Driving in Portugal
Tips for the Road
- Portugal follows the right-hand driving system.
- You should yield to traffic approaching from the right at junctions or crossroads, unless traffic signs indicate a different priority.
- Turning right on a red light is not permitted in Portugal. Drivers must wait for the green signal before proceeding.
- Headlights must be used in tunnels and during conditions of poor visibility. Additionally, you should use your headlights on highways and rural roads, even during the day.
- Using mobile phones without a hands-free system while driving is strictly prohibited.
Road Types and Speed Limits
- Speed Limit: Typically 120 km/h (75 mph), though it can be reduced in certain areas or during adverse weather conditions.
- Characteristics: Portugal's Autoestradas are major highways that connect key cities and regions across the country. These roads may have toll charges, so travelers should be prepared for toll expenses during long journeys. Service areas with fuel stations and restaurants are available along these routes.
- Speed Limit: Usually around 90 km/h (56 mph).
- Characteristics: National roads link smaller towns and provide scenic drives through Portugal's diverse landscapes, including coastal areas and rolling hills. These important roads are generally toll-free and are essential for connecting regional communities and facilitating easier access to more remote areas.
- Speed Limit: Varies, but generally between 70-90 km/h (43-56 mph).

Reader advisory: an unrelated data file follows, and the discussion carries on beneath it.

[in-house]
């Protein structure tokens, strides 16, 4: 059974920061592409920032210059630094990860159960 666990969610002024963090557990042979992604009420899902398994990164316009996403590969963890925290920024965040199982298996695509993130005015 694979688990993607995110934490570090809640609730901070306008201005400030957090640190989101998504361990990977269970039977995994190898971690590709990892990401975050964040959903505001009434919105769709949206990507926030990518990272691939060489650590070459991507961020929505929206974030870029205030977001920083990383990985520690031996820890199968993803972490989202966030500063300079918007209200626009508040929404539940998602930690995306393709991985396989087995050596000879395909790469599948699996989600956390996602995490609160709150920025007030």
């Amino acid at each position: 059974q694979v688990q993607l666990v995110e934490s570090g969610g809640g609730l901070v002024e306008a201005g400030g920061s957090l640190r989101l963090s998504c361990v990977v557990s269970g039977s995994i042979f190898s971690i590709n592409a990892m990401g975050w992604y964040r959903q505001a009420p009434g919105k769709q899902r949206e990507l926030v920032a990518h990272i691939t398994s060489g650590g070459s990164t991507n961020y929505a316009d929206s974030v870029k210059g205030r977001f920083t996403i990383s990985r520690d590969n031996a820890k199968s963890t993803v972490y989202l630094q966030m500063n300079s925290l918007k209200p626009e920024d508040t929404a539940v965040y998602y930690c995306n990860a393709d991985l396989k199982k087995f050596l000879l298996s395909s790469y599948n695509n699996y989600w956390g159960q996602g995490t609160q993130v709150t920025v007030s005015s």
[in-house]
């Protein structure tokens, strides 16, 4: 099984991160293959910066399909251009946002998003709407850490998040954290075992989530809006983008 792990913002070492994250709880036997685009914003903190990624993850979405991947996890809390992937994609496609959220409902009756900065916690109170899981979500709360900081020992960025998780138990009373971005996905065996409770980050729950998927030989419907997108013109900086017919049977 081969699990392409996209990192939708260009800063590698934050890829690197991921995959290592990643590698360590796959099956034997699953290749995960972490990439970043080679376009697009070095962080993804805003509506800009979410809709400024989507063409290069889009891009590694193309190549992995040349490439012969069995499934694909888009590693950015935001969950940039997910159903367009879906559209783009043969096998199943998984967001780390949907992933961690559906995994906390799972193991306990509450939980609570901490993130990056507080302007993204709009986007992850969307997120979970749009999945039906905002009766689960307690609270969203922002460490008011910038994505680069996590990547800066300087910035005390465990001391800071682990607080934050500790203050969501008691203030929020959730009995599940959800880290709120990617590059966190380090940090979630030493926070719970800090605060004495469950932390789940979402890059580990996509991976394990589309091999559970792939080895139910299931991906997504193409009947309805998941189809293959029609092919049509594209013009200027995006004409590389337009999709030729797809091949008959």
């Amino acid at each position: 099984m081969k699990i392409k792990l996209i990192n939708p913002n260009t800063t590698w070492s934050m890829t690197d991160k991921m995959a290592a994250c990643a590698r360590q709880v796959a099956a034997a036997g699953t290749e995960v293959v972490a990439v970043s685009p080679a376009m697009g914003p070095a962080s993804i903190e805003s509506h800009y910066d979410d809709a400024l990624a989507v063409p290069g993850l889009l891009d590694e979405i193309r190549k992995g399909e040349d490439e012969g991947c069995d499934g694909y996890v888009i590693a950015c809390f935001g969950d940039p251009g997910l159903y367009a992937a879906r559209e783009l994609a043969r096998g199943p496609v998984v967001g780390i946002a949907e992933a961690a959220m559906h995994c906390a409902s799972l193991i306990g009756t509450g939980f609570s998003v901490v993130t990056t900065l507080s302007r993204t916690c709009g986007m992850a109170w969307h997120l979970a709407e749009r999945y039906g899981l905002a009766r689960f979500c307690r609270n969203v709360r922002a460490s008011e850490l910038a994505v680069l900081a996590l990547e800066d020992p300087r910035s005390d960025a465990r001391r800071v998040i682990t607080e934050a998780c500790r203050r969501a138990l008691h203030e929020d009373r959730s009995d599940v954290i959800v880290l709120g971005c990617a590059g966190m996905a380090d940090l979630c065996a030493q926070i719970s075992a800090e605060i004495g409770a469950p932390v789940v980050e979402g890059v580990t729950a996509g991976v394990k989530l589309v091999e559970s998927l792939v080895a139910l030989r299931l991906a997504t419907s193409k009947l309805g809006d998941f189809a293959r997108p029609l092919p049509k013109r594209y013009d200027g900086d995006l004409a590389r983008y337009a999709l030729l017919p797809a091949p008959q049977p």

- Characteristics: Regional roads in Portugal connect larger towns within specific regions, offering practical and efficient routes for regional travel. These roads are crucial for local connectivity, facilitating economic and social activities between communities. They often go across various landscapes, from urban areas to the countryside.
- Speed Limit: Typically ranges from 50 km/h (31 mph) to 70 km/h (43 mph), with lower limits in residential and urban areas.
- Characteristics: These are local roads within towns, cities, and rural communities, handling local traffic and providing access to specific neighborhoods.
Portugal has two type of toll roads:
- Mixed Toll Roads
- These roads have both electronic tolls and manual payment lanes. In the manual lanes, you can pay tolls with cash or a card. For the electronic lanes, you need a Via Verde transponder. Be careful not to enter Via Verde lanes without a transponder, as this can lead to fines. It's a good idea to carry cash in case non-Portuguese credit cards are not accepted.
- Electronic Toll Roads
- These roads operate with an all-electronic system. As you drive, sensors record your vehicle's entry and exit, and tolls are calculated based on the distance traveled. While overhead electronic displays will show the toll fees, actual payment is not made at the road. You can pay these tolls post-travel at post offices, EasyToll machines, or Via Verde shops.
- Autoestrada A1 (Lisbon to Porto): This is Portugal's primary north-south highway, connecting the capital Lisbon to Porto. It serves as a vital link for travel and commerce between these two major cities.
- Autoestrada A2 (Lisbon to Algarve): Stretching from Lisbon to the sunny Algarve region in the south, this highway is key for accessing Portugal's famous southern beaches and resorts.
- Autoestrada A3 (Porto to Valença): Connecting Porto to Valença, this road is important for travel to the northern regions of Portugal and for the border crossing into Spain.
- Autoestrada A4 (Porto to Trás-os-Montes): This route heads east from Porto into the Trás-os-Montes region, offering access to the interior northern areas of Portugal.
- Autoestrada A5 (Lisbon to Cascais): A crucial route for local commuters, it connects Lisbon with the coastal town of Cascais, a popular area for tourism and leisure.